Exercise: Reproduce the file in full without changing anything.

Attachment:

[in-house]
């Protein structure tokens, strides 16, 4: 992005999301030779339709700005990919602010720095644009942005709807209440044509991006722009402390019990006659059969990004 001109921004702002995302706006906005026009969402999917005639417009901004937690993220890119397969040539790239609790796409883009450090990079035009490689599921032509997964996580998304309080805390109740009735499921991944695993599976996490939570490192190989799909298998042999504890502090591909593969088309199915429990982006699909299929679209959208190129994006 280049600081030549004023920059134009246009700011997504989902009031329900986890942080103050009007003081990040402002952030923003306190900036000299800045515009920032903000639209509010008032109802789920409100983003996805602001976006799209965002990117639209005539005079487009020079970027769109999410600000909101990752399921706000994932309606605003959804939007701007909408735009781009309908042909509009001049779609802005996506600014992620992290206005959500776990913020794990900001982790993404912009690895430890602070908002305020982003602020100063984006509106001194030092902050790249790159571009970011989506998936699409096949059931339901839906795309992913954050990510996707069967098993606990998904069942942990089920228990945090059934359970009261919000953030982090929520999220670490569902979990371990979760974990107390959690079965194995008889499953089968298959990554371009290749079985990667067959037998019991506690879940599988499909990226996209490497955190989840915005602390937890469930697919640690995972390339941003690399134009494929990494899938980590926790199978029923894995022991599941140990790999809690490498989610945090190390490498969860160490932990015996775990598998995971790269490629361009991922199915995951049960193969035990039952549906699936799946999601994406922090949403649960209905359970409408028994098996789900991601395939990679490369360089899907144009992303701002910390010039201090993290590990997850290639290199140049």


[in-house]
């Protein structure tokens, strides 16, 4: 992005999301030779339709700005990919602010720095644009942005709807209440044509991006722009402390019990006659059969990004 001109921004702002995302706006906005026009969402999917005639417009901004937690993220890119397969040539790239609790796409883009450090990079035009490689599921032509997964996580998304309080805390109740009735499921991944695993599976996490939570490192190989799909298998042999504890502090591909593969088309199915429990982006699909299929679209959208190129994006 280049600081030549004023920059134009246009700011997504989902009031329900986890942080103050009007003081990040402002952030923003306190900036000299800045515009920032903000639209509010008032109802789920409100983003996805602001976006799209965002990117639209005539005079487009020079970027769109999410600000909101990752399921706000994932309606605003959804939007701007909408735009781009309908042909509009001049779609802005996506600014992620992290206005959500776990913020794990900001982790993404912009690895430890602070908002305020982003602020100063984006509106001194030092902050790249790159571009970011989506998936699409096949059931339901839906795309992913954050990510996707069967098993606990998904069942942990089920228990945090059934359970009261919000953030982090929520999220670490569902979990371990979760974990107390959690079965194995008889499953089968298959990554371009290749079985990667067959037998019991506690879940599988499909990226996209490497955190989840915005602390937890469930697919640690995972390339941003690399134009494929990494899938980590926790199978029923894995022991599941140990790999809690490498989610945090190390490498969860160490932990015996775990598998995971790269490629361009991922199915995951049960193969035990039952549906699936799946999601994406922090949403649960209905359970409408028994098996789900991601395939990679490369360089899907144009992303701002910390010039201090993290590990997850290639290199140049």